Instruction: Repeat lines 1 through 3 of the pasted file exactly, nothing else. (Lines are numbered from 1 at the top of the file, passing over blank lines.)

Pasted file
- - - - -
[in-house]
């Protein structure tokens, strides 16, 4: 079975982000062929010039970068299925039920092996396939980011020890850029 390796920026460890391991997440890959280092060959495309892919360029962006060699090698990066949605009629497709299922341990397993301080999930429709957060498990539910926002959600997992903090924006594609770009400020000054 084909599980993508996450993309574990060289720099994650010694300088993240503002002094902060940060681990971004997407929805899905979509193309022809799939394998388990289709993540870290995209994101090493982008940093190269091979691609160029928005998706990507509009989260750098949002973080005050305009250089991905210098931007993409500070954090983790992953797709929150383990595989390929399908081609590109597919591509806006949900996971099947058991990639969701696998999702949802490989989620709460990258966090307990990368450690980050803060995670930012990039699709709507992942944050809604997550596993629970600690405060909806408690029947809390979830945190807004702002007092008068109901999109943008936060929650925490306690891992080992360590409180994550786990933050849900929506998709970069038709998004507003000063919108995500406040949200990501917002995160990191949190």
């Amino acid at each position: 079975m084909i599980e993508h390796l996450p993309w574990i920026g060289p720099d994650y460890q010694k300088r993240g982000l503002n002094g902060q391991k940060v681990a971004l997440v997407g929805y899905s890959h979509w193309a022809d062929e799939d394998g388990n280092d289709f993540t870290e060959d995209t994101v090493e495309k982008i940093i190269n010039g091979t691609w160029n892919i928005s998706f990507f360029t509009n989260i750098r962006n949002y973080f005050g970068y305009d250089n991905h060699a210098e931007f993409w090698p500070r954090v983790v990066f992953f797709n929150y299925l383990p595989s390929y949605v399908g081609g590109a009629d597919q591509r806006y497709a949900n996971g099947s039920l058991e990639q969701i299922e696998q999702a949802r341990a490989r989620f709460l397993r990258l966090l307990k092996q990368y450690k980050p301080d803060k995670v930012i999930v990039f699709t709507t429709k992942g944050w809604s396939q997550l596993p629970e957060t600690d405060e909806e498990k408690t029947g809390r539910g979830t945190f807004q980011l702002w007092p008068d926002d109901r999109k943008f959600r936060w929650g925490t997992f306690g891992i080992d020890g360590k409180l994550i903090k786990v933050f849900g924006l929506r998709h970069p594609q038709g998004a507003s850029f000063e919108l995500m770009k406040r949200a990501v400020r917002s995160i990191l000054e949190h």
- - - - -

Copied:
[in-house]
């Protein structure tokens, strides 16, 4: 079975982000062929010039970068299925039920092996396939980011020890850029 390796920026460890391991997440890959280092060959495309892919360029962006060699090698990066949605009629497709299922341990397993301080999930429709957060498990539910926002959600997992903090924006594609770009400020000054 084909599980993508996450993309574990060289720099994650010694300088993240503002002094902060940060681990971004997407929805899905979509193309022809799939394998388990289709993540870290995209994101090493982008940093190269091979691609160029928005998706990507509009989260750098949002973080005050305009250089991905210098931007993409500070954090983790992953797709929150383990595989390929399908081609590109597919591509806006949900996971099947058991990639969701696998999702949802490989989620709460990258966090307990990368450690980050803060995670930012990039699709709507992942944050809604997550596993629970600690405060909806408690029947809390979830945190807004702002007092008068109901999109943008936060929650925490306690891992080992360590409180994550786990933050849900929506998709970069038709998004507003000063919108995500406040949200990501917002995160990191949190």
């Amino acid at each position: 079975m084909i599980e993508h390796l996450p993309w574990i920026g060289p720099d994650y460890q010694k300088r993240g982000l503002n002094g902060q391991k940060v681990a971004l997440v997407g929805y899905s890959h979509w193309a022809d062929e799939d394998g388990n280092d289709f993540t870290e060959d995209t994101v090493e495309k982008i940093i190269n010039g091979t691609w160029n892919i928005s998706f990507f360029t509009n989260i750098r962006n949002y973080f005050g970068y305009d250089n991905h060699a210098e931007f993409w090698p500070r954090v983790v990066f992953f797709n929150y299925l383990p595989s390929y949605v399908g081609g590109a009629d597919q591509r806006y497709a949900n996971g099947s039920l058991e990639q969701i299922e696998q999702a949802r341990a490989r989620f709460l397993r990258l966090l307990k092996q990368y450690k980050p301080d803060k995670v930012i999930v990039f699709t709507t429709k992942g944050w809604s396939q997550l596993p629970e957060t600690d405060e909806e498990k408690t029947g809390r539910g979830t945190f807004q980011l702002w007092p008068d926002d109901r999109k943008f959600r936060w929650g925490t997992f306690g891992i080992d020890g360590k409180l994550i903090k786990v933050f849900g924006l929506r998709h970069p594609q038709g998004a507003s850029f000063e919108l995500m770009k406040r949200a990501v400020r917002s995160i990191l000054e949190h």